Documentaries on politics, royalty, sport on the rise

The annual Mipcom television market kicked off its first physical event in two years in Cannes on Monday. The opening session was presented by Avril Blondelot, Content Manager at Glance. She sat down with Variety to discuss the session “Global TV trends: who watches what, how and why”, presented with Frédéric Vaulpré, vice-president of Glance.

Swedish kings involved in scandalous love affairs with men, Greta Thunberg, dancing avatars, song contests with twists and turns, a show interviewing deceased celebrities, and spectacular high-tech Japanese productions were among the new global projects. presented by Blondelot and Vaulpré to help bring new ideas to light.

Their findings are based on research spanning 550 channels and platforms in 48 markets.

According to Blondelot, 6,650 new original series were launched during the 2020/21 season, an increase of 4% over one year.

“Original documentaries have increased the most over the past five years, followed by dramas and comedies. The Docu series launched last year are one of the axes of our presentation, ”says Blondelot.

The BBC is a consistent bestseller as interest in politics and royalty is on the rise, she says.

“Any titles that perform well in all markets are mostly titles from BBC Studios. Natural history is selling well. Last year, the docuses commenting on political figures were quite strong. The American elections have generated a lot of interest. A paper on Putin sold well and “Greta Thunberg – A Year to Save the World” by Greta Thunberg is among the list of titles that have sold well. She is young but arouses interest in all countries.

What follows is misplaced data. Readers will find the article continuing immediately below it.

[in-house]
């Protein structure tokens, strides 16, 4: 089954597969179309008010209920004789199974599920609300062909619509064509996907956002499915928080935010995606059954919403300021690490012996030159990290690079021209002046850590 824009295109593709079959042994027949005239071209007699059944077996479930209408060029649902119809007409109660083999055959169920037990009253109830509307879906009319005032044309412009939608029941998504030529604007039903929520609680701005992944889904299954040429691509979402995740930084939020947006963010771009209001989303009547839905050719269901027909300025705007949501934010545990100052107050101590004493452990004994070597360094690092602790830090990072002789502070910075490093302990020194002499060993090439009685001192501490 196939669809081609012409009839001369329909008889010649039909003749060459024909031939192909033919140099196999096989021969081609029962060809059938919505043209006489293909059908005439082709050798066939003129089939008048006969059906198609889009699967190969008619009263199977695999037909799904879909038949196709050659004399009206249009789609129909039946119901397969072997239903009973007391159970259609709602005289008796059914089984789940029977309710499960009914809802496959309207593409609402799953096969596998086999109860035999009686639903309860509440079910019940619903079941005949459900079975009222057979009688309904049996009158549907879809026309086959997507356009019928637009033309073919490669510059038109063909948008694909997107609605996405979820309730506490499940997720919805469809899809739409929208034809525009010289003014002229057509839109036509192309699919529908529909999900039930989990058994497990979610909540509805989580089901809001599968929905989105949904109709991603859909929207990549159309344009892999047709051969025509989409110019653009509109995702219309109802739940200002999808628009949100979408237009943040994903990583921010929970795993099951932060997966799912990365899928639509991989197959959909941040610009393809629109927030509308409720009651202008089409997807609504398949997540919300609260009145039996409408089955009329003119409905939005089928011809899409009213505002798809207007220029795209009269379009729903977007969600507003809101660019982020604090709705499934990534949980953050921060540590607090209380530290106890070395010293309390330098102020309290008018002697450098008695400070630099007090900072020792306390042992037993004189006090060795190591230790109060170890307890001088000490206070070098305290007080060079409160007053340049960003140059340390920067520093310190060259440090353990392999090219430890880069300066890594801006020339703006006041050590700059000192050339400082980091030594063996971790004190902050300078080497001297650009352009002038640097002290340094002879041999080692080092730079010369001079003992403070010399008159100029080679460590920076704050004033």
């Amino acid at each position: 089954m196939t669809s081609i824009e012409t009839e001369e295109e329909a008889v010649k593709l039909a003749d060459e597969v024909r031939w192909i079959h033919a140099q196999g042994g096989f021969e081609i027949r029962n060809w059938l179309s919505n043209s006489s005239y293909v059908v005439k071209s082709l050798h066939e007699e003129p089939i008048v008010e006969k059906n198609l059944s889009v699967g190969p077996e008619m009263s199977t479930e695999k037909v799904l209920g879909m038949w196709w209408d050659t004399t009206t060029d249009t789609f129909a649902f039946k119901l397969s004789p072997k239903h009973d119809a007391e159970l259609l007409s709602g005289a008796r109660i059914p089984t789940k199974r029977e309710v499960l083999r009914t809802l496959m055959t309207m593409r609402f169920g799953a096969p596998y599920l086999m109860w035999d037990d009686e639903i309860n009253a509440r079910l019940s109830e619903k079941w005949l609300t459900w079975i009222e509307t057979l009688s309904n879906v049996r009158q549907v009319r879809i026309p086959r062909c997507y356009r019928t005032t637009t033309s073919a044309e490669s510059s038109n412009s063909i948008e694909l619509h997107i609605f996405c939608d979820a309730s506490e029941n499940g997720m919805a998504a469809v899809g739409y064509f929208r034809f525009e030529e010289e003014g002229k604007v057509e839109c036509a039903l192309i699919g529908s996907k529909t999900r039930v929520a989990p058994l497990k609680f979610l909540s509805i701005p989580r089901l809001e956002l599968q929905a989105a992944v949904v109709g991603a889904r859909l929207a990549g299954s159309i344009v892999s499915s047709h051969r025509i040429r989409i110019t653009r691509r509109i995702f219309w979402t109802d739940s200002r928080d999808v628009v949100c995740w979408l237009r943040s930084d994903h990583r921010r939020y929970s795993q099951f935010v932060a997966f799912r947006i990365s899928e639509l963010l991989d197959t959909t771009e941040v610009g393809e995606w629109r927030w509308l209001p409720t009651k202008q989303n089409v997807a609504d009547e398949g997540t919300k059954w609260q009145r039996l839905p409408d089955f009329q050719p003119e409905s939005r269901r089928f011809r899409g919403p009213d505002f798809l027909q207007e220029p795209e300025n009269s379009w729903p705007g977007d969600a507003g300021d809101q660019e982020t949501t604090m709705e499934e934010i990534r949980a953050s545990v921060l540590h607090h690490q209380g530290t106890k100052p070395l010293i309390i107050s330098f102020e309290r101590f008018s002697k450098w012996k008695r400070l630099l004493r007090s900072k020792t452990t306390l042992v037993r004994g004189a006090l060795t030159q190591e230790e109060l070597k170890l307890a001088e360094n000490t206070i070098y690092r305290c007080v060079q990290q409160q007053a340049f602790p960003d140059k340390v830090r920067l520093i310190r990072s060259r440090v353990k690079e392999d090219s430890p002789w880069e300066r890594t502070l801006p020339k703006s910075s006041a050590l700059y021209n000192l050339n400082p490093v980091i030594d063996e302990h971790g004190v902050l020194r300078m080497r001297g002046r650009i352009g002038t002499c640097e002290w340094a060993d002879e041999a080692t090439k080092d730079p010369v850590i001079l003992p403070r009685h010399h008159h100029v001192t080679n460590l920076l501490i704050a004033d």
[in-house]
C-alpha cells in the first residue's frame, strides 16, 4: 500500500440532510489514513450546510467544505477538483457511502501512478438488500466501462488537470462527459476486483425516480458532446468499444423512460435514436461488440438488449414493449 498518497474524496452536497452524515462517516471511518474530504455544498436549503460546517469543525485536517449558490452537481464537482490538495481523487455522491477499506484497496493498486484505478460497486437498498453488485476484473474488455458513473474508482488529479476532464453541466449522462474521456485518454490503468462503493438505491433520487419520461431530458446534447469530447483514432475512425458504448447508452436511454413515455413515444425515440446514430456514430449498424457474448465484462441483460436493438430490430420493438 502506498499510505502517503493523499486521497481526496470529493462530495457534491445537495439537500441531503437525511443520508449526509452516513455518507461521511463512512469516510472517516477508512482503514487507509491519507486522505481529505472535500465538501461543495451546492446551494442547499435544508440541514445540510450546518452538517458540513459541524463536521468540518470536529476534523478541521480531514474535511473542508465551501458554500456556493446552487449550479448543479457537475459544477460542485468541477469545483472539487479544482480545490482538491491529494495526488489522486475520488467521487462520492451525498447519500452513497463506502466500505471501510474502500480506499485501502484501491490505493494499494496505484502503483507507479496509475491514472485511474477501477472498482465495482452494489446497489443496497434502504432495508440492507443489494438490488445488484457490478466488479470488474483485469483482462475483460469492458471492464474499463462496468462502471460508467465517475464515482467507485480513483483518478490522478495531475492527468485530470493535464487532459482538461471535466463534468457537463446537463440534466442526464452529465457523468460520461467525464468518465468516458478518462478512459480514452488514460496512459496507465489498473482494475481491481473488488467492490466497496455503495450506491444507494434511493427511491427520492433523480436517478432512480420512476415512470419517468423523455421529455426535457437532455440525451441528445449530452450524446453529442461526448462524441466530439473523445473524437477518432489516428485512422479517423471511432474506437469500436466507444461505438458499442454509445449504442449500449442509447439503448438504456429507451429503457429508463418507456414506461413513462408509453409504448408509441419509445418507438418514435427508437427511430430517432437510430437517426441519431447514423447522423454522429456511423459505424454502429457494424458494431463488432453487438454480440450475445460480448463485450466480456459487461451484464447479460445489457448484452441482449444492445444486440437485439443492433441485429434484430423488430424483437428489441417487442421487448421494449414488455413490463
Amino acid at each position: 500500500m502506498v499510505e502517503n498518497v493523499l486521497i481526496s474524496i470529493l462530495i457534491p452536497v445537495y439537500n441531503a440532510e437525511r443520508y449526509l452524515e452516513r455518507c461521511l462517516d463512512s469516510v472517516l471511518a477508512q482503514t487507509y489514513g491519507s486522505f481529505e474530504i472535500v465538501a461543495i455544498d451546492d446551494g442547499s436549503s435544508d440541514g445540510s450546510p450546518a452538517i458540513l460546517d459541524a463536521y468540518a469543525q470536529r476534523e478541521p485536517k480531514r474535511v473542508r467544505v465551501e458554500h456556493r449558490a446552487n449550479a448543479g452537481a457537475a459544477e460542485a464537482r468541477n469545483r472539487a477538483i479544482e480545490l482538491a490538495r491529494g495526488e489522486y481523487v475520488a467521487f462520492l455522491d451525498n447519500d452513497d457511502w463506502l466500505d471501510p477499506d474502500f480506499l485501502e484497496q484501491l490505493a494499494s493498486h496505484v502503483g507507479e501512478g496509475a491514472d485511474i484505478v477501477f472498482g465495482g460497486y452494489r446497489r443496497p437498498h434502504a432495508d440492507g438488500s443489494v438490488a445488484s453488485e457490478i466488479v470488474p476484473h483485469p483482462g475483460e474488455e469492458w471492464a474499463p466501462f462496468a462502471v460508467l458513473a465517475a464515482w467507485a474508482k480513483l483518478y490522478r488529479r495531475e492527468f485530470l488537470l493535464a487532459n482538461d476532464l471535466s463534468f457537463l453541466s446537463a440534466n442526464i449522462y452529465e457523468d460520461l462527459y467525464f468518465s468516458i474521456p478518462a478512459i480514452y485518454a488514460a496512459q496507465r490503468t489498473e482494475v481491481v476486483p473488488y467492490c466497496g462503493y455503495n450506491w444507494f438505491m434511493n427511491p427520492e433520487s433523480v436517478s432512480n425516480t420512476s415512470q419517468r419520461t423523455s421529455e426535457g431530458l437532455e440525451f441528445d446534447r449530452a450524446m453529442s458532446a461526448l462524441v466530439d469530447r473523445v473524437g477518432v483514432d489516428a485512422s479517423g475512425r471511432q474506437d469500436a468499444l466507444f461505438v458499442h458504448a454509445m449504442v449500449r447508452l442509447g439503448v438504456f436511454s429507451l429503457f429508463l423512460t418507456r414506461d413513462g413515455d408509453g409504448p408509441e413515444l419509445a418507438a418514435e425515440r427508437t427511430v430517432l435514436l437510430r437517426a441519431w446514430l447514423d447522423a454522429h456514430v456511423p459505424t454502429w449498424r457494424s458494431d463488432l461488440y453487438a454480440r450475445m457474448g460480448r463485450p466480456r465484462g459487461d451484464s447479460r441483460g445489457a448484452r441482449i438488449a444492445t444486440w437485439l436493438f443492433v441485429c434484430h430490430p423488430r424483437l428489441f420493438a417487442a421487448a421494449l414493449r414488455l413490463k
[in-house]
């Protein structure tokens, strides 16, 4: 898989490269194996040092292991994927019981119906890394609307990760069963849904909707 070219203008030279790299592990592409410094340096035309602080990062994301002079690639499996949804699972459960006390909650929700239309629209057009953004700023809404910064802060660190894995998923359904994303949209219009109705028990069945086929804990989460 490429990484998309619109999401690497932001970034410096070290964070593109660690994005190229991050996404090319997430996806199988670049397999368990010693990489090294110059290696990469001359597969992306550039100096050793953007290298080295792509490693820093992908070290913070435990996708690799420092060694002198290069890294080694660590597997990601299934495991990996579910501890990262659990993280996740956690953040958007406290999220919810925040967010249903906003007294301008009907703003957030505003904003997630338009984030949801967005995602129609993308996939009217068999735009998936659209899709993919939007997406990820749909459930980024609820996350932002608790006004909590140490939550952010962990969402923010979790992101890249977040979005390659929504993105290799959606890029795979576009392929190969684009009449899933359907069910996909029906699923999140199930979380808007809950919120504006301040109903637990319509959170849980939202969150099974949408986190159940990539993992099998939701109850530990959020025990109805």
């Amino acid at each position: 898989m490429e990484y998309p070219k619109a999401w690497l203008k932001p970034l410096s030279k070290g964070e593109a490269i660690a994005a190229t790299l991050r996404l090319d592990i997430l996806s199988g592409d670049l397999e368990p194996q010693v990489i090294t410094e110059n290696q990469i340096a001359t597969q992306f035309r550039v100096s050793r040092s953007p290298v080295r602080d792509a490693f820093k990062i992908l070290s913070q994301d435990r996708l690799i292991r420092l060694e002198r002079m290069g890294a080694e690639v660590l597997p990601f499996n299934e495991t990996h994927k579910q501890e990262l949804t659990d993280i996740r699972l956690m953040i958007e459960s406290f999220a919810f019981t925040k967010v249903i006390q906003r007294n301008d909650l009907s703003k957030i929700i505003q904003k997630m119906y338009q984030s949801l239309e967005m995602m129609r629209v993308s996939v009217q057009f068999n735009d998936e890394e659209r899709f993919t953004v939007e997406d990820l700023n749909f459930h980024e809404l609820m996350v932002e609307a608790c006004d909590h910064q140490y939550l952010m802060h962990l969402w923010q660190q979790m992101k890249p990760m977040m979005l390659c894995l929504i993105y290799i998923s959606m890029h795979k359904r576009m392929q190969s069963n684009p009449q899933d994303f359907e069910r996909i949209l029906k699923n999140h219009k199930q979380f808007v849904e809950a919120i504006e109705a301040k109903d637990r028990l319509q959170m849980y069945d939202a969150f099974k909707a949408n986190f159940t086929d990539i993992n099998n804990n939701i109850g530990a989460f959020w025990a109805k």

Another trend, she says, is a “clearer link between drama and documentaries.”

There is interest in racial-focused programming (think the four-part series “Enslaved,” starring Samuel Jackson for BBC Two), while sports are also gaining popularity in documentaries.

“Sports-oriented docs were more numerous last year. It was an Olympic year. Netflix is ​​also interested in it. Human stories help focus on sports, ”she says.

Examples include “Tough Out,” a Chinese documentary on helping abandoned children through baseball. “Freddie’s First Eleven” is an upcoming BBC series on teaching cricket to underprivileged children with Freddie Flintoff highlighting it.

ITV2’s “The Social Media Murders,” which delves into a true story of murder on social media, highlights an increased link between the docus and drama, she said.

“It was based on actual videos posted on social media. It’s rare. There are exciting new ways to grab the attention of young viewers. It’s good to remind children to be careful.

Channel 5’s “The Disappearance of Shannon Matthews” is an example where the same story is explored across different genres, which is another rising trend. The docu “Carlos Ghosn: The Last Flight” is another. “There will be a fictional version,” she said. “In recent years, there has been an increased interest in factual drama. ”

She adds: “There is a certain convergence between the two genres. We also see it in royalty. We are also seeing more dramas hitting the market with recent past royal history. ”

Some shows involve time differences. “There is a Swedish series about an actress that used to come out. She receives advice from a historian and a psychologist. It’s fun to watch. And there is an element of dating that is specific, ”she notes.

Perhaps the most bizarre of the new concepts, however, is a new French series “L’Hôtel du Temps”, in which presenter Thierry Ardisson interviews deceased celebrities, including Princess Diana and François Mitterrand, for France 3.


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